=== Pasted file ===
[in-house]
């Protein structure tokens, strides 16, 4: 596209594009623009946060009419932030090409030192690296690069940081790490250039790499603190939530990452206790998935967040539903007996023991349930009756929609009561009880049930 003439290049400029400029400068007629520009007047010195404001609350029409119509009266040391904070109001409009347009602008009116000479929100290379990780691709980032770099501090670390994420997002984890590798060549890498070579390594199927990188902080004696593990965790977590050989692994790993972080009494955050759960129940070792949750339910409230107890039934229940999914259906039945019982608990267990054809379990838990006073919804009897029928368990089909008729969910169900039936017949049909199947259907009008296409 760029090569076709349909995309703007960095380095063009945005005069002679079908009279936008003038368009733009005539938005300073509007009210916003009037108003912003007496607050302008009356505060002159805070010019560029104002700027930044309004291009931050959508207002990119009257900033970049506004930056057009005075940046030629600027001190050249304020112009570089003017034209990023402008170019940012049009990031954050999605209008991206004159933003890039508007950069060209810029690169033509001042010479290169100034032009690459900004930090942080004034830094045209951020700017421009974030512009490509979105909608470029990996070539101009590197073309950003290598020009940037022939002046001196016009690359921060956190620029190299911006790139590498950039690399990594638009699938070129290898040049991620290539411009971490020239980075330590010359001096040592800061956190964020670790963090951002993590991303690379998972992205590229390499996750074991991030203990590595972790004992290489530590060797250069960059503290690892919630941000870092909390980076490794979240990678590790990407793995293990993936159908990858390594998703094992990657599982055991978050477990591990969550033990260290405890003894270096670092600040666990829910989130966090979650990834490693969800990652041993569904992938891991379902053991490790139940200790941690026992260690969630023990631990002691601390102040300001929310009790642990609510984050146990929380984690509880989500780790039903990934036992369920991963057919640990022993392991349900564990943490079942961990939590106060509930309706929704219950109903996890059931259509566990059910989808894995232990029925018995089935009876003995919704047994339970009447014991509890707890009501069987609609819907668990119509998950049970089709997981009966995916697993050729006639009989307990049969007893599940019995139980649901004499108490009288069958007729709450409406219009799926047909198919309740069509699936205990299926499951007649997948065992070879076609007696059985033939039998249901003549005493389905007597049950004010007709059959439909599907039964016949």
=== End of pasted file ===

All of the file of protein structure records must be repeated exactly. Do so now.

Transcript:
[in-house]
């Protein structure tokens, strides 16, 4: 596209594009623009946060009419932030090409030192690296690069940081790490250039790499603190939530990452206790998935967040539903007996023991349930009756929609009561009880049930 003439290049400029400029400068007629520009007047010195404001609350029409119509009266040391904070109001409009347009602008009116000479929100290379990780691709980032770099501090670390994420997002984890590798060549890498070579390594199927990188902080004696593990965790977590050989692994790993972080009494955050759960129940070792949750339910409230107890039934229940999914259906039945019982608990267990054809379990838990006073919804009897029928368990089909008729969910169900039936017949049909199947259907009008296409 760029090569076709349909995309703007960095380095063009945005005069002679079908009279936008003038368009733009005539938005300073509007009210916003009037108003912003007496607050302008009356505060002159805070010019560029104002700027930044309004291009931050959508207002990119009257900033970049506004930056057009005075940046030629600027001190050249304020112009570089003017034209990023402008170019940012049009990031954050999605209008991206004159933003890039508007950069060209810029690169033509001042010479290169100034032009690459900004930090942080004034830094045209951020700017421009974030512009490509979105909608470029990996070539101009590197073309950003290598020009940037022939002046001196016009690359921060956190620029190299911006790139590498950039690399990594638009699938070129290898040049991620290539411009971490020239980075330590010359001096040592800061956190964020670790963090951002993590991303690379998972992205590229390499996750074991991030203990590595972790004992290489530590060797250069960059503290690892919630941000870092909390980076490794979240990678590790990407793995293990993936159908990858390594998703094992990657599982055991978050477990591990969550033990260290405890003894270096670092600040666990829910989130966090979650990834490693969800990652041993569904992938891991379902053991490790139940200790941690026992260690969630023990631990002691601390102040300001929310009790642990609510984050146990929380984690509880989500780790039903990934036992369920991963057919640990022993392991349900564990943490079942961990939590106060509930309706929704219950109903996890059931259509566990059910989808894995232990029925018995089935009876003995919704047994339970009447014991509890707890009501069987609609819907668990119509998950049970089709997981009966995916697993050729006639009989307990049969007893599940019995139980649901004499108490009288069958007729709450409406219009799926047909198919309740069509699936205990299926499951007649997948065992070879076609007696059985033939039998249901003549005493389905007597049950004010007709059959439909599907039964016949």